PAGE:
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Business unusual at UCT’s d-school

26 April 2016   (0 Comments)
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The media statement announcing the arrival of the Hasso Plattner School of Design Thinking at the University of Cape Town (UCT) describes it as “an education, training and research institute that will offer programmes in Design Thinking to undergraduate and graduate scholars, executive professionals in the private and public sectors, and community-based development practitioners.

Established in August 2015, the official description of what the institution does is an accurate, yet arguably restrained, way of describing how its work could fundamentally reconfigure the way that the private and public sectors approach problem-solving.

Led by founding Director, Richard Perez, the d-school – to coin its more colloquial title – is in the hands of deeply passionate design thinkers who are driven by the many exciting possibilities that the institution’s work can offer.

We spent some time with Programme Managers Keneilwe Munyai and Rael Futerman and Lorelle Bell, Communication and Stakeholder Relations Manager, to find out more.

Munyai encapsulates the potential impact that the d-school could have in the unique South African socio economic context: “South African society is made up of many diverse groups, but we see a very siloed mentality in many areas of, for example, education and industry. Design Thinking brings a new way to look at problem solving from a different perspective and to encourage cross-silo collaboration as a mechanism to improve understanding of what lies at the root of a problem.”

Futerman continues along the same vein: “Design Thinking is about shifting from business as usual to business unusual; going from problem solving to problem finding.”

In an environment that seems awash with problems, why would you want to find more?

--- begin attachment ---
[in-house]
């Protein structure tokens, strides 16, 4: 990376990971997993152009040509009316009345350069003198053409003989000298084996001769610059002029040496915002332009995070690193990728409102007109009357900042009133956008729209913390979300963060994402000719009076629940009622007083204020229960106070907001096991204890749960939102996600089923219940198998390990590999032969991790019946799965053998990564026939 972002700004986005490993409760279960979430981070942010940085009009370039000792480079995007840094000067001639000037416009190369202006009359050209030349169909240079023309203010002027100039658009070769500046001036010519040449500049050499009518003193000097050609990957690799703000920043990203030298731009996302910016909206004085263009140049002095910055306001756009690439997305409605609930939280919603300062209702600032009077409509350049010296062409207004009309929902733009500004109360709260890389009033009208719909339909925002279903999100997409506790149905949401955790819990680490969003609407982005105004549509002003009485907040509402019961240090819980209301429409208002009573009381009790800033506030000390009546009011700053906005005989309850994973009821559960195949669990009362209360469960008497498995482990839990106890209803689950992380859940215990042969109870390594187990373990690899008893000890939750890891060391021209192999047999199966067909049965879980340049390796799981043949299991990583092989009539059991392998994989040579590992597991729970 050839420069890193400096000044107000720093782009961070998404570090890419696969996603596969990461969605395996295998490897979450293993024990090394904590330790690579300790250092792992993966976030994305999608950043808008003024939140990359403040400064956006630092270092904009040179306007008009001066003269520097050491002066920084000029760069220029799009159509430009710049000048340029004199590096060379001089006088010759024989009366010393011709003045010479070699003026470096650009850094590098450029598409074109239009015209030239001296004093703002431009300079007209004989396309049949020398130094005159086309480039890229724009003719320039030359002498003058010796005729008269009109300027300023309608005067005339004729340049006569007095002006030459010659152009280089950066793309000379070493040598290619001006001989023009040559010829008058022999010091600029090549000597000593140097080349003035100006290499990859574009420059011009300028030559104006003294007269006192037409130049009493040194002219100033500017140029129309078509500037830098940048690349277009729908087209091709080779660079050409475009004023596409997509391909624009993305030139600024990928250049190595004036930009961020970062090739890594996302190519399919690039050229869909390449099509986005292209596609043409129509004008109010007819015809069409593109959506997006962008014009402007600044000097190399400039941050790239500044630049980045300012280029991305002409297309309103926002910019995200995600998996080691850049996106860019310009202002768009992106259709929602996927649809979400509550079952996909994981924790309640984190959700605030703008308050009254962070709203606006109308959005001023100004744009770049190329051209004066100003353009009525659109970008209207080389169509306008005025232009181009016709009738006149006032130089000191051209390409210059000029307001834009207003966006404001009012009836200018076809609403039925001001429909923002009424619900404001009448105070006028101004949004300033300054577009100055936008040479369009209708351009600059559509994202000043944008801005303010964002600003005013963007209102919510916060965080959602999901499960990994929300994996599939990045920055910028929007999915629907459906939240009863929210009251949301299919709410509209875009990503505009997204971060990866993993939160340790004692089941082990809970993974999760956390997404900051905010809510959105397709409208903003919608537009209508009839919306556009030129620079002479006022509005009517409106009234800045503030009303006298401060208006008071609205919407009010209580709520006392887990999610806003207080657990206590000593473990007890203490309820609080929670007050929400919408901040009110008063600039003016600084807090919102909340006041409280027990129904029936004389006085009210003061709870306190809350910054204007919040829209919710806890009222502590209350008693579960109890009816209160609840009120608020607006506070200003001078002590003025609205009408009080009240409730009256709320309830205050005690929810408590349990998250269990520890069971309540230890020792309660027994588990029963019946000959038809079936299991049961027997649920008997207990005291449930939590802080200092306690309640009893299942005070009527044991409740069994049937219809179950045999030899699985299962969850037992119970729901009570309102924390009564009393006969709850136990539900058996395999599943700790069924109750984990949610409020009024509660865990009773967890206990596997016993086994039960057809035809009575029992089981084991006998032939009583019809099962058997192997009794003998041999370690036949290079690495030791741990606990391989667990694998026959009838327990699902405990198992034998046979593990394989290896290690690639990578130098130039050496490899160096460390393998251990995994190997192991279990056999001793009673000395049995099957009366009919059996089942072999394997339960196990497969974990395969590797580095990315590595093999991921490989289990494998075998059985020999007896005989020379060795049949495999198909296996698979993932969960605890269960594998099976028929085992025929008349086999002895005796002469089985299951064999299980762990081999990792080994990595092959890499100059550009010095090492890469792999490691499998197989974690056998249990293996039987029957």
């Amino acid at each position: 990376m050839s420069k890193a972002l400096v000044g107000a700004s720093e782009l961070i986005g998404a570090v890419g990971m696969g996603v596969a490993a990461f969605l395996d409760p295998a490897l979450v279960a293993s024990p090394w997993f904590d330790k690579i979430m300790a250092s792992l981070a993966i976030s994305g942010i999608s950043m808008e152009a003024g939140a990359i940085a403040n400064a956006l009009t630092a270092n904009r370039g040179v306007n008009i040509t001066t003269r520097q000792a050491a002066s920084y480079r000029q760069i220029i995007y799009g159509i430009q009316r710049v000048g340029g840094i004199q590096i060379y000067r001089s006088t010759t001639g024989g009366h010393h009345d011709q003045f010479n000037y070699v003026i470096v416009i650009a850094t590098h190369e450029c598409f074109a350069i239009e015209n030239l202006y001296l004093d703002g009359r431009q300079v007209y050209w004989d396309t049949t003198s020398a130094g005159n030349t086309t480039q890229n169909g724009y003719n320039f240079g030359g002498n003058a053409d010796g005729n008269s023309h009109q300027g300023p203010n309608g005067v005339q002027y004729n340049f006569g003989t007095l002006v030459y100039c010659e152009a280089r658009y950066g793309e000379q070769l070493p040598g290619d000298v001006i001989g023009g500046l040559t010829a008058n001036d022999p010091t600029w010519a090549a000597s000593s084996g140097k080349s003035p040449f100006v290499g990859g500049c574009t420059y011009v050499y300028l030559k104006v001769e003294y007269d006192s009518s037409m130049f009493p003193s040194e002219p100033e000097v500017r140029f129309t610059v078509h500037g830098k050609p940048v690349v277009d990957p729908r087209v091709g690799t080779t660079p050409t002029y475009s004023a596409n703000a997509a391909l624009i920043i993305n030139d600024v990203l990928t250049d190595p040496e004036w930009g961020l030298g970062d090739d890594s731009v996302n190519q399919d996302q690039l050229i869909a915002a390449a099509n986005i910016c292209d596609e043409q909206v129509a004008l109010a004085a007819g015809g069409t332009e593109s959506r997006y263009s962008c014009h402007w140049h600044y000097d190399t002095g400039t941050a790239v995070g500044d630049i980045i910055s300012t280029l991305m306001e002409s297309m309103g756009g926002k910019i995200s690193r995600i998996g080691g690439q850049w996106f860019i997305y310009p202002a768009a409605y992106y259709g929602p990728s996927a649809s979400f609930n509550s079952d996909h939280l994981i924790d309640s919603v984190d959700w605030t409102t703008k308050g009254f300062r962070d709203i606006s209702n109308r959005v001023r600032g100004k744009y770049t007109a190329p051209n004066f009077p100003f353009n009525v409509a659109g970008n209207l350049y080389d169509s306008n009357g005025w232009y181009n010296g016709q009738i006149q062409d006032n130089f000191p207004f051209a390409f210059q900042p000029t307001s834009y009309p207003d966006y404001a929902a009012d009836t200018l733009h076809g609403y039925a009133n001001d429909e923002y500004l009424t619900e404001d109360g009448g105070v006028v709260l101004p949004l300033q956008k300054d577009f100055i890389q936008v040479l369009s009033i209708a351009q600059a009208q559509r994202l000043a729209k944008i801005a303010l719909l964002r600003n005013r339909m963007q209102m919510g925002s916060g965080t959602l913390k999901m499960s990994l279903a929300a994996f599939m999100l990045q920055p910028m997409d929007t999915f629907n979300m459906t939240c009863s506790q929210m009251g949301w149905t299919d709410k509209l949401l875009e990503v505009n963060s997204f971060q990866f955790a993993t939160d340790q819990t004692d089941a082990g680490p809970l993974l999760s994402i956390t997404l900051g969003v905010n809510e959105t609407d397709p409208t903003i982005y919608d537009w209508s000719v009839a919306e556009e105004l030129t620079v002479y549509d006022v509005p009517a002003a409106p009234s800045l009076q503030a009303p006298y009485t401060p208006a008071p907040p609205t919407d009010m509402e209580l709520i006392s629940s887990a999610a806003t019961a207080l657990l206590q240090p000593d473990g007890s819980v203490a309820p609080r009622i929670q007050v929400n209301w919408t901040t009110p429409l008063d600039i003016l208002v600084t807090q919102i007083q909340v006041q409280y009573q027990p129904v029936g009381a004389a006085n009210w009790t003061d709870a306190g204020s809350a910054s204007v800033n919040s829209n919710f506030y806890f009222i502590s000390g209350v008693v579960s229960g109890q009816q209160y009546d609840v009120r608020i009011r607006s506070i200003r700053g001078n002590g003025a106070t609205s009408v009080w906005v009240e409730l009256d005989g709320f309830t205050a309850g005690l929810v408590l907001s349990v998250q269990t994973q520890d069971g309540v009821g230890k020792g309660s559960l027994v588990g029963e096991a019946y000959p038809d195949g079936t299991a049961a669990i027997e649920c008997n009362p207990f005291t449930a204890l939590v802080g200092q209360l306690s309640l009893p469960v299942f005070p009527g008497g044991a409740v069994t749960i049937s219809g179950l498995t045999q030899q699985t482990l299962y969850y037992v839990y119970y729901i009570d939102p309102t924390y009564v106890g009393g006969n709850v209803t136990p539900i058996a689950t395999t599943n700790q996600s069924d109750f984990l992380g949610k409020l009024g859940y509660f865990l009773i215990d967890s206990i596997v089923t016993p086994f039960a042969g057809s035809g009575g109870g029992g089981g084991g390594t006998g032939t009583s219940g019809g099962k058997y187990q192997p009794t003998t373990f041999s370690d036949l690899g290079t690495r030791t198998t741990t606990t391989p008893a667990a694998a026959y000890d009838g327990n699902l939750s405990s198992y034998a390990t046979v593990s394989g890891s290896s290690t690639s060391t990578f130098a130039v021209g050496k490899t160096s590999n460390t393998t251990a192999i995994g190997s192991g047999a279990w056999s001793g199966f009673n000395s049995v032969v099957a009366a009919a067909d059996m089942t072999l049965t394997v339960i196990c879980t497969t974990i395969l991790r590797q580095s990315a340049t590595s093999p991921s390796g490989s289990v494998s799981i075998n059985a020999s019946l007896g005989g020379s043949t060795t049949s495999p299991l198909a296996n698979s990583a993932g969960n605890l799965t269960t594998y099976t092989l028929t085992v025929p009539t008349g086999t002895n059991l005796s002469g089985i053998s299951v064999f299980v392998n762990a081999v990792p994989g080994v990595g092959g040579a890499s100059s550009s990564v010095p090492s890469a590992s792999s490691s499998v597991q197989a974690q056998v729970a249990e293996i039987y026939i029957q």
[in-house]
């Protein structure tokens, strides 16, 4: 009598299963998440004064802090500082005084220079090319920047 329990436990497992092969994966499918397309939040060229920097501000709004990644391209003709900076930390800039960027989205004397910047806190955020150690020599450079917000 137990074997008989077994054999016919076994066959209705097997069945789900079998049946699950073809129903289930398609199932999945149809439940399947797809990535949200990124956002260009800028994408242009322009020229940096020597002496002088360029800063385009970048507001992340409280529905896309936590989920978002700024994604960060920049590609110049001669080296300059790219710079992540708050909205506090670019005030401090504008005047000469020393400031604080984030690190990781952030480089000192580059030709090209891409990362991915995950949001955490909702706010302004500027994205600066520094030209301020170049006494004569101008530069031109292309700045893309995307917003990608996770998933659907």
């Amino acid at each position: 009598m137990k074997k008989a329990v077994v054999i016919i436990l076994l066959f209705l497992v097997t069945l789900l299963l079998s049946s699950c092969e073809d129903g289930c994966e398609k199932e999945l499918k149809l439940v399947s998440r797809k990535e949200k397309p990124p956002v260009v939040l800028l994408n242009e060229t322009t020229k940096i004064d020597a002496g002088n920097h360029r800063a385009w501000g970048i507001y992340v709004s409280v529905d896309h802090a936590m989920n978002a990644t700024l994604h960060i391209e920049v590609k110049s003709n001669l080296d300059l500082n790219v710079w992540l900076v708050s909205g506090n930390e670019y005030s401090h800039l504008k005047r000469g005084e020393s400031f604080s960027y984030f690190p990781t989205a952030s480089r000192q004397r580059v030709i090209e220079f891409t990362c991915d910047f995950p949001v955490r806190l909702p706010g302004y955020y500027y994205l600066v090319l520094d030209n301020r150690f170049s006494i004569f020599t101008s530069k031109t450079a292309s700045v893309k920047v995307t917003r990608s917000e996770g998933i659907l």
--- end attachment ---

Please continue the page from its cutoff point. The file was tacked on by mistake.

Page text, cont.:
Futerman explains: “Design Thinking is a method to explore real needs as a transversal, multi-disciplinary team and to develop new ideas around those needs, to foster empathy and understanding for what people really experience - and what they really want.”

This is what the d-school does. It does not train designers. Rather, it uses the Design Thinking methodology to train people to look at wicked problems differently. With empathy and user-centeredness as the base, design thinking enables people to see an issue through different eyes.

“No-one,” says Futerman, “experiences the world in the same way. What is comfortable for one person may be a hostile environment for another.”

Munyai continues: “If we understand each other, we can build a shared identity, whether in our communities, cities or even our country. Design Thinking has the potential to create a new national mind-set.”

With such a noble long-range vision, we talked about the d-school’s early days.

The first 10-week pilot programme started in early March. The students are drawn from diverse UCT faculties ranging from law to engineering and health sciences; psychology to accounting and drama. Using the Design Thinking methodology, their challenge is to develop human-centred solutions to real-world problems laid down by the d-school’s project partners. In the current pilot the project partners are a peer-to-peer tech start-up operating in the sharing economy; a public sector transport concern and a financial institution.

As with any tried and tested Design Thinking process, the most critical part of the students’ learning journey is their interaction with end-users. Equally profound, however, is the way in which the process can extend people’s thinking far beyond what currently exists. While Design Thinking isn’t a silver bullet to all the world’s wicked problems, it offers a robust framework to break a major issue – such as HIV/AIDS, for example – into containable parts. Solving smaller issues through the design thinking process can make a significant contribution to solving the whole.

Perhaps the most important outcome of the courses is that students will come away with greater creative confidence. “We encourage students to explore and build, and to manage uncertainty. South Africa’s context is very complex. You need to be comfortable with uncertainty to bring about real change,” says Munyai.

The d-school’s courses are devised by the programme managers and facilitated by trained coaches who drive the trans-disciplinary work. The institution also offers customised programmes and executive training for corporate and public sector clients. And it practices what it preaches too: their programmes are developing as they’re being implemented, as the teams learn from the experience and needs of their end users.

For more information about the d-school’s courses, contact Lorelle Bell, at lorelle.bell@uct.ac.za



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